Friday, November 27, 2009

Blue Jays Prioritizing Middle Infield Defense

With the resigning of shortstop John McDonald and the addition of former Red Sox shortstop Alex Gonzalez on a one-year, $2.75M deal, it appears that the Blue Jays' search for an MLB shortstop is over for the offseason. Certainly, the Blue Jays will still pursue young shortstops in talks for right-hander Roy Halladay, but it seems almost assured now that the team's previous everyday shortstop, Marco Scutaro, will depart as a free agent.

While the Blue Jays have essentially decided to punt the idea of getting offense from their shortstops, the McDonald/Gonzalez combo along with incumbent second baseman Aaron Hill, a two-time Fielding Bible award winner as the best defensive 2B in the game, should provide the Blue Jays will excellent defense in the middle infield. Both Gonzalez and McDonald have routinely been regarded as two of the best defensive shortstops in the game, and that's been supported by metric statistics, McDonald has a +3.9 UZR/150 for his career, while Gonzalez has an even more impressive +6.9 mark.

Unfortunately, defense is where essentially all of the value lies for these two guys. McDonald has a career line of .238/.276/.317 and a .264 wOBA in 1862 PA, and Gonzalez has a career line of .247/.294/.395 with a .295 wOBA in 4776 PA. McDonald showed some improved power in 2009, but he also walked just once in 156 at-bats, he really doesn't belong on a major-league roster if he's not playing his usual plus defense.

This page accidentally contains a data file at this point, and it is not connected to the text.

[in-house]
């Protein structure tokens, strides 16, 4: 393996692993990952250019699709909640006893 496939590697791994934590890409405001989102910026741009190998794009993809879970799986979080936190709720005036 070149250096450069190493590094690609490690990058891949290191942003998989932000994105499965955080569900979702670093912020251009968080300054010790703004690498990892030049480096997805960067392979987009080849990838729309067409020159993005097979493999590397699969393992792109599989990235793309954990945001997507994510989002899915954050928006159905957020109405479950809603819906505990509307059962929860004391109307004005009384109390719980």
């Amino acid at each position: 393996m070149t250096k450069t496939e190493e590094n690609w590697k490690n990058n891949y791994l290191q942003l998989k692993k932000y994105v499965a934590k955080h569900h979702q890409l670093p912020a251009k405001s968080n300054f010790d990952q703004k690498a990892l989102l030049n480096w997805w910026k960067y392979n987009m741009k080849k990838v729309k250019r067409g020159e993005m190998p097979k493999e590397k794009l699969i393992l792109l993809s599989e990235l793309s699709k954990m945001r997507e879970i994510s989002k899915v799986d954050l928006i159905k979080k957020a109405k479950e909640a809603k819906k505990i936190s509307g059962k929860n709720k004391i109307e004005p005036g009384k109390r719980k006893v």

Gonzalez not only has the superior defensive metric numbers, but he's shown far more on the offensive side as well. He posted a solid .284/.316/.453 line in 44 games with Boston, and as recently as 2007 he posted a .340 wOBA with Cincinnati, although that was in a hitter's park in the easier league. He's certainly not an offensive weapon, he's not much of an asset offensively at all, but he's less of a liability than McDonald, and should at least provide a wOBA around .290-.310 before all is said and done, which is at least tolerable if you're a shortstop playing plus defense.

Clearly, Gonzalez is the superior hitter and likely the superior defender at this point as well, so he's clearly Toronto's everyday shortstop going into next season. The shortstop will likely be manning the nine spot in Toronto's batting order next season, but at the very least, Blue Jay pitchers should feel better knowing that they have one of the best defensive middle infields in the game behind them.

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